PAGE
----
There is an interesting wellness “twist” on the issue of our rapidly aging world population: the more we age, the greater the amount we spend on anti-aging products/services (an obvious correlation!). According to one market research company, the global market for anti-aging products, technologies and services will grow from $282 billion in 2015 to $331 billion in 2020.

Since 1900, the global average lifespan has more than doubled. Today, life expectancy is approaching 70 years and has just broken the 90-year barrier for women in South Korea. Any person who is 50 can expect to live until 83, and a baby born this year in a rich country has a 50-percent chance of living beyond 100.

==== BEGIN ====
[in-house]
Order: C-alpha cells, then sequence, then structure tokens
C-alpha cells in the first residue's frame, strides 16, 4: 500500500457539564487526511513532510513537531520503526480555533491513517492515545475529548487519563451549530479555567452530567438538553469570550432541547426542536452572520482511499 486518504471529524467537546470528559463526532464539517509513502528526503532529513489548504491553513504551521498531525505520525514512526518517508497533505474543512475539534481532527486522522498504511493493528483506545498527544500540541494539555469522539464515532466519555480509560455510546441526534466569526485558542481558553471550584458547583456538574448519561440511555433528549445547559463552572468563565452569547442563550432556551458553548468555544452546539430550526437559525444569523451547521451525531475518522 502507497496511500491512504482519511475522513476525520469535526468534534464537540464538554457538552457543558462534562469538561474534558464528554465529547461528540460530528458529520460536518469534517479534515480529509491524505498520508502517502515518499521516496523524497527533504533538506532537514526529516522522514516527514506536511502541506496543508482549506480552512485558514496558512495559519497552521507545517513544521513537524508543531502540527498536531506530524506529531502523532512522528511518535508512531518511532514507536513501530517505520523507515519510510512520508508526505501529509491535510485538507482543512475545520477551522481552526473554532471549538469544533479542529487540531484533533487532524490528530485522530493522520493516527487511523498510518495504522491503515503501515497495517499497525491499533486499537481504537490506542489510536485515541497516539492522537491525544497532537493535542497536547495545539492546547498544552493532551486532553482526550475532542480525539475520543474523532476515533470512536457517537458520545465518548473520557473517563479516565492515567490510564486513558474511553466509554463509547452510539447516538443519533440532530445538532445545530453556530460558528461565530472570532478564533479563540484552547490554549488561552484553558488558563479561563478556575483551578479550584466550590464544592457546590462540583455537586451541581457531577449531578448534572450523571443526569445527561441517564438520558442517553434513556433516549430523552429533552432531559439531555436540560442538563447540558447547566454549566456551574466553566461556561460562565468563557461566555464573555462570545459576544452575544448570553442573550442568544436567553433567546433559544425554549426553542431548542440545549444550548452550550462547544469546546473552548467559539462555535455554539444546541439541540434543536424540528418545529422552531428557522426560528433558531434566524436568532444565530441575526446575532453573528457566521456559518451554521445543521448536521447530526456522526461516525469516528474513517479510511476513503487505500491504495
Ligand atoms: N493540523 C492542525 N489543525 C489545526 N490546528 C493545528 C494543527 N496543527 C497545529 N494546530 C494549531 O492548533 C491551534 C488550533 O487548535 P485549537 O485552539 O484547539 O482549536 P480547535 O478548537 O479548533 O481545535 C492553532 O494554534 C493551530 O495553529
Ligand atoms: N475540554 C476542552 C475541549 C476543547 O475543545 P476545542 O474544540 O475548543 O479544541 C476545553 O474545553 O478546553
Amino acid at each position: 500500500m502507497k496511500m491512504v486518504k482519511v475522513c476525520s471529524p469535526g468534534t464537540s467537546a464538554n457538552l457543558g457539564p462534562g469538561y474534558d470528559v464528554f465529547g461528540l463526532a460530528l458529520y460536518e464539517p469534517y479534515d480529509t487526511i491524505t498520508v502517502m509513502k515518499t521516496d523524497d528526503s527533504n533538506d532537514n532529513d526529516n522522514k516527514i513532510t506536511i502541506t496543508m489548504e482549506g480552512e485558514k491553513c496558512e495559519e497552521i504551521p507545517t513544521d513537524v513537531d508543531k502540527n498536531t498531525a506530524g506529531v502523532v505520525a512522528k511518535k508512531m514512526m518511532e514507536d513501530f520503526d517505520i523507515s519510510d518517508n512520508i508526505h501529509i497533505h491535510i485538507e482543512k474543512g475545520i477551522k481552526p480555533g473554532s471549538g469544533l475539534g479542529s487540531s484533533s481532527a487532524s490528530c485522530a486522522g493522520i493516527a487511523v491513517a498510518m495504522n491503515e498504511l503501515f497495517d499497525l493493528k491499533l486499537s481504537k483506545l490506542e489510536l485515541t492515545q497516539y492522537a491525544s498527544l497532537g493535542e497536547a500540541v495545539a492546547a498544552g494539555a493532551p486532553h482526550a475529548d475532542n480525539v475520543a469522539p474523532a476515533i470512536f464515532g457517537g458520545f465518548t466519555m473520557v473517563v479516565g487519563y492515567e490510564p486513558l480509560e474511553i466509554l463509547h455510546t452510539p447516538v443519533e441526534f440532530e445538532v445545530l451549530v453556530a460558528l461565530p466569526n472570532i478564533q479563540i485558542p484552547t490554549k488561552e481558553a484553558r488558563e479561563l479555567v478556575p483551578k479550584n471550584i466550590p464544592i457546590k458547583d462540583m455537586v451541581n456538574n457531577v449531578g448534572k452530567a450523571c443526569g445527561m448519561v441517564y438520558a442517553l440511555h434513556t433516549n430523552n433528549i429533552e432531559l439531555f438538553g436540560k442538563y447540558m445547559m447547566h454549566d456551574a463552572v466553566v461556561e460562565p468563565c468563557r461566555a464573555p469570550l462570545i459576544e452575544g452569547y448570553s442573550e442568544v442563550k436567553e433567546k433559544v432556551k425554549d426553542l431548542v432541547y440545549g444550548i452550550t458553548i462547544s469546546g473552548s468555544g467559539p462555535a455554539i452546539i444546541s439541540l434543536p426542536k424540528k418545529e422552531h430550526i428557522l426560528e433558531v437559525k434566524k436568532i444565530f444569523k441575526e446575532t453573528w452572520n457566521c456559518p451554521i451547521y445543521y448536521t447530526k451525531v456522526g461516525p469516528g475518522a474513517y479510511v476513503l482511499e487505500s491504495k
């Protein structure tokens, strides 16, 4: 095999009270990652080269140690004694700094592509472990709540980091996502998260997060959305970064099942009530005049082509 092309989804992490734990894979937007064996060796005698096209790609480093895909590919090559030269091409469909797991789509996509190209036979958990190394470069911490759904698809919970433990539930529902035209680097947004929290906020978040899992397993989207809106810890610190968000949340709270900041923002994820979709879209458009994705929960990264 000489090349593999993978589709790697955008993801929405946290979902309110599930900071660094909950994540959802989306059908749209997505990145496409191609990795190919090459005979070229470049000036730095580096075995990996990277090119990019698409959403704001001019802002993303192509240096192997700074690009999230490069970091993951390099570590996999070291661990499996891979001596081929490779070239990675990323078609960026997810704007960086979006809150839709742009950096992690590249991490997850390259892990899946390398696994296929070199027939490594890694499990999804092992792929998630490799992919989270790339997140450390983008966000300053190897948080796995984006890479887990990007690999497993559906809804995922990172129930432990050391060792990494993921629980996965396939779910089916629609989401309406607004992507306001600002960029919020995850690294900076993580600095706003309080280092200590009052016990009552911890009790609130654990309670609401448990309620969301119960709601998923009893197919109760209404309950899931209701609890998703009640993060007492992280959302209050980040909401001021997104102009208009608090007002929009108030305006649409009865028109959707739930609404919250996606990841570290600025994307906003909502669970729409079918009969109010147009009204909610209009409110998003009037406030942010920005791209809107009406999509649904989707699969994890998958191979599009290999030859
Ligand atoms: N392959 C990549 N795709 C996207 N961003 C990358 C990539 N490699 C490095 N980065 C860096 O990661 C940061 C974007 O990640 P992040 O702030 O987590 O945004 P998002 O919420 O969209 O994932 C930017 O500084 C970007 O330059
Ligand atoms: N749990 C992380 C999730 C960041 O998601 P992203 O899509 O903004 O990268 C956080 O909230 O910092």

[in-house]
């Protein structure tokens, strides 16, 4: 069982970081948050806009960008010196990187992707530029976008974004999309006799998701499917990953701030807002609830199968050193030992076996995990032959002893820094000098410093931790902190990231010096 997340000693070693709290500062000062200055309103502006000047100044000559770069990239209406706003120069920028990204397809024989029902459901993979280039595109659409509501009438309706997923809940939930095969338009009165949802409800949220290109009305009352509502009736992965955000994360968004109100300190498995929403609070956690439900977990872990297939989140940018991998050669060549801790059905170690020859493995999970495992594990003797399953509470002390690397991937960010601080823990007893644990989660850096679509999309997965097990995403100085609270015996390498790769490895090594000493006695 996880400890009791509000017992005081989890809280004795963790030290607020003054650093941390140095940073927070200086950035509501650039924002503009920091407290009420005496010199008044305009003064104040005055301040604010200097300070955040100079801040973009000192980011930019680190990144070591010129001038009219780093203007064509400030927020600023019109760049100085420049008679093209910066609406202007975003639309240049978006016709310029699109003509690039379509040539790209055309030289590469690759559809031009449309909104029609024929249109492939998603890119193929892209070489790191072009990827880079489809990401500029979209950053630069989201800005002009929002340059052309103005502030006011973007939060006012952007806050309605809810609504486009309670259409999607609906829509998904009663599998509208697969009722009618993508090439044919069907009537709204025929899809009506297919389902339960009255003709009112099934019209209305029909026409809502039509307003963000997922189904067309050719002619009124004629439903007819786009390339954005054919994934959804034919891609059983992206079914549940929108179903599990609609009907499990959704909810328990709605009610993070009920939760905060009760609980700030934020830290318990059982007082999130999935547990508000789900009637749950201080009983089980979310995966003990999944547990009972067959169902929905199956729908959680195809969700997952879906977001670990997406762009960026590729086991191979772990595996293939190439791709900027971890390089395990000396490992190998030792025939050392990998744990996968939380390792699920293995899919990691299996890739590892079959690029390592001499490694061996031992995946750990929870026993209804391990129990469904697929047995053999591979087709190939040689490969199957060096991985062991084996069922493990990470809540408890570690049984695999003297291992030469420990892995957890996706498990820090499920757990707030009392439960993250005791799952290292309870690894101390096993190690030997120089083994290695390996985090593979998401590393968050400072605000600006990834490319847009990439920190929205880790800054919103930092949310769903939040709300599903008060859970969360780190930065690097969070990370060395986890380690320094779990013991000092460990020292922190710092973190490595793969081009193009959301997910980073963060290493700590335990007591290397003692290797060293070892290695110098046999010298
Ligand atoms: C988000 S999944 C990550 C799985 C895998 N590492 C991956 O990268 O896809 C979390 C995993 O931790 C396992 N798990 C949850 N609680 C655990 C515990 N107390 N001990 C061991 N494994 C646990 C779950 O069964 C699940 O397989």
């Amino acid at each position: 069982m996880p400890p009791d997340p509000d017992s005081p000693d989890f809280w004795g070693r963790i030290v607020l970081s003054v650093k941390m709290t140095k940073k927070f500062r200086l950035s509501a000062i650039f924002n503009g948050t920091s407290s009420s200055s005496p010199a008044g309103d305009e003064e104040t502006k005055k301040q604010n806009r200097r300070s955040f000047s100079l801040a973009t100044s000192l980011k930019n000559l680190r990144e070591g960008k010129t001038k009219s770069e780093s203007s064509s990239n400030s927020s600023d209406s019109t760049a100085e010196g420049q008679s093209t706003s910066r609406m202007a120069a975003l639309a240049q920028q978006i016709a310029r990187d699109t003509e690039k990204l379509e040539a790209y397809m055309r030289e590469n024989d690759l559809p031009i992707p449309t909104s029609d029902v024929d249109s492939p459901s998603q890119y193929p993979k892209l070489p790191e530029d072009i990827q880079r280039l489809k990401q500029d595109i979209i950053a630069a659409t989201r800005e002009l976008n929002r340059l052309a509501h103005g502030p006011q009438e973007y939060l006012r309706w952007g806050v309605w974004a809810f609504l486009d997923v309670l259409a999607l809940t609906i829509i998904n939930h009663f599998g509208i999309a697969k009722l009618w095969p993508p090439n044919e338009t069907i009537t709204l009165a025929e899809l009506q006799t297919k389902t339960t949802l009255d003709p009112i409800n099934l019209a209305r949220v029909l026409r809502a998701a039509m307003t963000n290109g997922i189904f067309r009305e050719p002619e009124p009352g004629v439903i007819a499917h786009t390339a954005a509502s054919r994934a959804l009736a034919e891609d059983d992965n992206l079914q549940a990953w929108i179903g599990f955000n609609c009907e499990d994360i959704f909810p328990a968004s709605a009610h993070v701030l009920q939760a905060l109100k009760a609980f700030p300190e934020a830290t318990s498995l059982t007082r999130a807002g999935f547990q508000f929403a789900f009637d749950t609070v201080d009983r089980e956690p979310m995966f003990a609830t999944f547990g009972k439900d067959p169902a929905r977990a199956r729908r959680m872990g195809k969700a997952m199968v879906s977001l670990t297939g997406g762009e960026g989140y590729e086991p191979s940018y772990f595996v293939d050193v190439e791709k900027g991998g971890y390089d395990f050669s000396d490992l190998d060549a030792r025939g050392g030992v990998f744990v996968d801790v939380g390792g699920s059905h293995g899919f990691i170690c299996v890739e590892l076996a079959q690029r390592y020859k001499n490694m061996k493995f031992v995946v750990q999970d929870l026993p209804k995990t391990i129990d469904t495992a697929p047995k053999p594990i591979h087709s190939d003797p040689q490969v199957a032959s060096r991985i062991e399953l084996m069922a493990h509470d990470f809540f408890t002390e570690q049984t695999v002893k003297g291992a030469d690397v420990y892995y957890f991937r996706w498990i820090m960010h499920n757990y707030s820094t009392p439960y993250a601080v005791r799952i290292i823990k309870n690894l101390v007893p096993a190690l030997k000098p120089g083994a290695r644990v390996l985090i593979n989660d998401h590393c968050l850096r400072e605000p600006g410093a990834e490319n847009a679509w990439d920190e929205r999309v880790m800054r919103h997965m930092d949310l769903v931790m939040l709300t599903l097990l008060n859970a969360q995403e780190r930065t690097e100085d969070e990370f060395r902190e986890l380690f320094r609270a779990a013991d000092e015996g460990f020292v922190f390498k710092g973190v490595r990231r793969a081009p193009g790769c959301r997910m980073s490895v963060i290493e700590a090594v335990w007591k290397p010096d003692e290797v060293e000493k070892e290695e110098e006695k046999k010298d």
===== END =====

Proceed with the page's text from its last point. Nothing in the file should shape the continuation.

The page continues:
Evidently, everybody’s dream is to die “young as late as possible,” but the reality is that a majority of us live longer – but also sicker. It is for this reason that the aging trend is so bullish for wellness: as we maximize health-span (aging in good health) by “compressing” ill-health in the shortest possible period, we’ll engage in all sorts of wellness activities.

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